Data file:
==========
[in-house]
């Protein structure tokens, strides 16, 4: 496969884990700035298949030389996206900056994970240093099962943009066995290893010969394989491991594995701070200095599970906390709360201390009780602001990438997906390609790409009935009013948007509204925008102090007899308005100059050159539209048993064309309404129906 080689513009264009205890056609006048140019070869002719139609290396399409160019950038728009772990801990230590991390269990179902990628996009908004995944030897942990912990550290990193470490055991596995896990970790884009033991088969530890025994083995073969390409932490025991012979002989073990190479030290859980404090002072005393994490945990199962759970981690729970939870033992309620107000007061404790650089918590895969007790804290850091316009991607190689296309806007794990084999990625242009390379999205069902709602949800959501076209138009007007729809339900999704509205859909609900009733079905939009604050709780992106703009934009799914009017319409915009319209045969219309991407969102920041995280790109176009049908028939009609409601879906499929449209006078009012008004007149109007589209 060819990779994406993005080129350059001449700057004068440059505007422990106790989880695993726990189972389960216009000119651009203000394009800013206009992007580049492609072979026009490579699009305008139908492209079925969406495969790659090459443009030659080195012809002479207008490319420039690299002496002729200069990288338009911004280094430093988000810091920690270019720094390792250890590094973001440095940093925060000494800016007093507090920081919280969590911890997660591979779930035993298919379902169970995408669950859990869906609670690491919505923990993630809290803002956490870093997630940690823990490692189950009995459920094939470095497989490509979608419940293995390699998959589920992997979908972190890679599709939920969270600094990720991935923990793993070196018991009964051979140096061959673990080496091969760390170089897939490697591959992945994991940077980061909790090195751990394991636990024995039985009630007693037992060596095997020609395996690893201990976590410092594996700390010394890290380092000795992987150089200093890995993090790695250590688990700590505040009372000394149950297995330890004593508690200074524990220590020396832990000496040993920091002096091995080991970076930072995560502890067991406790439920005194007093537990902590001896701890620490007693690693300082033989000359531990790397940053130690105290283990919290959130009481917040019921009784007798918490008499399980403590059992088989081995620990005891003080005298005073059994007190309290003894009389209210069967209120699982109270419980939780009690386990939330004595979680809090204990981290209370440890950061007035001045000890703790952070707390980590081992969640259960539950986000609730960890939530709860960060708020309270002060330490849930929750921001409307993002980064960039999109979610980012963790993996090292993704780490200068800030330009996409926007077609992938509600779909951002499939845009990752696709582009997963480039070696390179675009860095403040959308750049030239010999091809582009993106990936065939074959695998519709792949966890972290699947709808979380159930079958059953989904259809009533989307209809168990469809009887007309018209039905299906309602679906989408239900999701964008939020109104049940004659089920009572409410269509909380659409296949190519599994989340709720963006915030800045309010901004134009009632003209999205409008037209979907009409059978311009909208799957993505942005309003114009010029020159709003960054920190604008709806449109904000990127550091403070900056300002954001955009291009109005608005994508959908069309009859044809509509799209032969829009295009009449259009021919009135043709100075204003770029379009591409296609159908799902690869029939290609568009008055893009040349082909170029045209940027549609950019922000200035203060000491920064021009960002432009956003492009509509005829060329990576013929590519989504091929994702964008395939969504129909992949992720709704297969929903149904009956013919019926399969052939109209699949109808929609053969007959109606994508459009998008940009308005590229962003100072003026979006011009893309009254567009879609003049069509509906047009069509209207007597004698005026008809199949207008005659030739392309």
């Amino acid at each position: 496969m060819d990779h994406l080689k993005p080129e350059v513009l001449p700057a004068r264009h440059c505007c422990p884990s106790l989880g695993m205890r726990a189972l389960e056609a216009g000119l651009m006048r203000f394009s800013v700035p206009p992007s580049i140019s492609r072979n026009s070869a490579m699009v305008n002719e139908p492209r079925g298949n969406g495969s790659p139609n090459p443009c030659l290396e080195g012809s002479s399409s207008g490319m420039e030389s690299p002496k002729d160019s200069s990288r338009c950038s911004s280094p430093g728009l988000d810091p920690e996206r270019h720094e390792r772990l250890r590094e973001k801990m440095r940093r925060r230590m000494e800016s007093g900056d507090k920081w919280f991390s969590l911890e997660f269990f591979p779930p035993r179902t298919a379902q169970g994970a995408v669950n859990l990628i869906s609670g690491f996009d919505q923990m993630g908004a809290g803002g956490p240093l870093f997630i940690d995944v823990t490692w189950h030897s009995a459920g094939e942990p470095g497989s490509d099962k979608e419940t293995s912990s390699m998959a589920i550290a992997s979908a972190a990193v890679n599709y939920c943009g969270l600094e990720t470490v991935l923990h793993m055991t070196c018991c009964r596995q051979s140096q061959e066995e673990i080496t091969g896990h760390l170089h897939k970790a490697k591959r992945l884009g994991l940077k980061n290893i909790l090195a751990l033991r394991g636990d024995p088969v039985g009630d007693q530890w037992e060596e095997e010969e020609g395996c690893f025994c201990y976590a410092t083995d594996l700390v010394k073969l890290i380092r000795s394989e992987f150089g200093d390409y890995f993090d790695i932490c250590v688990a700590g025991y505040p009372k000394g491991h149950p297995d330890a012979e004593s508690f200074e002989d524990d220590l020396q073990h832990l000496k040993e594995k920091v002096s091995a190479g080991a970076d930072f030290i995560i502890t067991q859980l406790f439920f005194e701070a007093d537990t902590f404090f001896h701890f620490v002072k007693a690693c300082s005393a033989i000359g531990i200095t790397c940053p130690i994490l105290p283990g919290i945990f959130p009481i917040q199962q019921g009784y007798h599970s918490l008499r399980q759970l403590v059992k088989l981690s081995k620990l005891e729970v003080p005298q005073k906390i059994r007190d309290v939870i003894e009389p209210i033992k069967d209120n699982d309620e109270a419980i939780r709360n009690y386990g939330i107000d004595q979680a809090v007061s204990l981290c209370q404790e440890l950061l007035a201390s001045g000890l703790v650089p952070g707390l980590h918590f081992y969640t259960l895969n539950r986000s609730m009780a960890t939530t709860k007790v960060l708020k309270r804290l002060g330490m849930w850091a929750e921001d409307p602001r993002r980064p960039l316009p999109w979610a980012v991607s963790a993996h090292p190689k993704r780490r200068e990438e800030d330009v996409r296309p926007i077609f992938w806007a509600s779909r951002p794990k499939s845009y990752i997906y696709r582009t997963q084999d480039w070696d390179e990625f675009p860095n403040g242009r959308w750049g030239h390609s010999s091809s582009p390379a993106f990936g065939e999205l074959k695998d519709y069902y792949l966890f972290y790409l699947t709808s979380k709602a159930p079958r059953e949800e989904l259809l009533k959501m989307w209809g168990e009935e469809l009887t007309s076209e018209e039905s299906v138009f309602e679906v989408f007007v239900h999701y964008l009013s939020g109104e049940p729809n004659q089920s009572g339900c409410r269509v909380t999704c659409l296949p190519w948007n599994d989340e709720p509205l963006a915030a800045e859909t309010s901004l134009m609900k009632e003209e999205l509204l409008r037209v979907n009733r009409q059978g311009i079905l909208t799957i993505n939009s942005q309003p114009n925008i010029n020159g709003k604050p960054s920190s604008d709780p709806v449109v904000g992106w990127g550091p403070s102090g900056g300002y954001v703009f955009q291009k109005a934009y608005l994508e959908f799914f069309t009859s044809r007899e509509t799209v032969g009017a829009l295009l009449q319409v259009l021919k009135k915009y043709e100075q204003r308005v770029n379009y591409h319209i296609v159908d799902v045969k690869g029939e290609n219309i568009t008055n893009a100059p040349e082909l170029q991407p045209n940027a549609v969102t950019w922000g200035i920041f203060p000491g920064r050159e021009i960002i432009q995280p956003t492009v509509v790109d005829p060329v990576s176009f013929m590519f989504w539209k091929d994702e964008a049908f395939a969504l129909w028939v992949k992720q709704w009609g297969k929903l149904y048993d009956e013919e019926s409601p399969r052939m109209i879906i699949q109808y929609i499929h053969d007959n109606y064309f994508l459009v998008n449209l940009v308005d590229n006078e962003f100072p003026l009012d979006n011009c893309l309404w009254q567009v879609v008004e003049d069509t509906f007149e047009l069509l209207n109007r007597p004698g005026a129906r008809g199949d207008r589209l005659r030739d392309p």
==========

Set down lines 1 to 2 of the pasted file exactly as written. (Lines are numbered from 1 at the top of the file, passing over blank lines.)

[in-house]
């Protein structure tokens, strides 16, 4: 496969884990700035298949030389996206900056994970240093099962943009066995290893010969394989491991594995701070200095599970906390709360201390009780602001990438997906390609790409009935009013948007509204925008102090007899308005100059050159539209048993064309309404129906 080689513009264009205890056609006048140019070869002719139609290396399409160019950038728009772990801990230590991390269990179902990628996009908004995944030897942990912990550290990193470490055991596995896990970790884009033991088969530890025994083995073969390409932490025991012979002989073990190479030290859980404090002072005393994490945990199962759970981690729970939870033992309620107000007061404790650089918590895969007790804290850091316009991607190689296309806007794990084999990625242009390379999205069902709602949800959501076209138009007007729809339900999704509205859909609900009733079905939009604050709780992106703009934009799914009017319409915009319209045969219309991407969102920041995280790109176009049908028939009609409601879906499929449209006078009012008004007149109007589209 060819990779994406993005080129350059001449700057004068440059505007422990106790989880695993726990189972389960216009000119651009203000394009800013206009992007580049492609072979026009490579699009305008139908492209079925969406495969790659090459443009030659080195012809002479207008490319420039690299002496002729200069990288338009911004280094430093988000810091920690270019720094390792250890590094973001440095940093925060000494800016007093507090920081919280969590911890997660591979779930035993298919379902169970995408669950859990869906609670690491919505923990993630809290803002956490870093997630940690823990490692189950009995459920094939470095497989490509979608419940293995390699998959589920992997979908972190890679599709939920969270600094990720991935923990793993070196018991009964051979140096061959673990080496091969760390170089897939490697591959992945994991940077980061909790090195751990394991636990024995039985009630007693037992060596095997020609395996690893201990976590410092594996700390010394890290380092000795992987150089200093890995993090790695250590688990700590505040009372000394149950297995330890004593508690200074524990220590020396832990000496040993920091002096091995080991970076930072995560502890067991406790439920005194007093537990902590001896701890620490007693690693300082033989000359531990790397940053130690105290283990919290959130009481917040019921009784007798918490008499399980403590059992088989081995620990005891003080005298005073059994007190309290003894009389209210069967209120699982109270419980939780009690386990939330004595979680809090204990981290209370440890950061007035001045000890703790952070707390980590081992969640259960539950986000609730960890939530709860960060708020309270002060330490849930929750921001409307993002980064960039999109979610980012963790993996090292993704780490200068800030330009996409926007077609992938509600779909951002499939845009990752696709582009997963480039070696390179675009860095403040959308750049030239010999091809582009993106990936065939074959695998519709792949966890972290699947709808979380159930079958059953989904259809009533989307209809168990469809009887007309018209039905299906309602679906989408239900999701964008939020109104049940004659089920009572409410269509909380659409296949190519599994989340709720963006915030800045309010901004134009009632003209999205409008037209979907009409059978311009909208799957993505942005309003114009010029020159709003960054920190604008709806449109904000990127550091403070900056300002954001955009291009109005608005994508959908069309009859044809509509799209032969829009295009009449259009021919009135043709100075204003770029379009591409296609159908799902690869029939290609568009008055893009040349082909170029045209940027549609950019922000200035203060000491920064021009960002432009956003492009509509005829060329990576013929590519989504091929994702964008395939969504129909992949992720709704297969929903149904009956013919019926399969052939109209699949109808929609053969007959109606994508459009998008940009308005590229962003100072003026979006011009893309009254567009879609003049069509509906047009069509209207007597004698005026008809199949207008005659030739392309």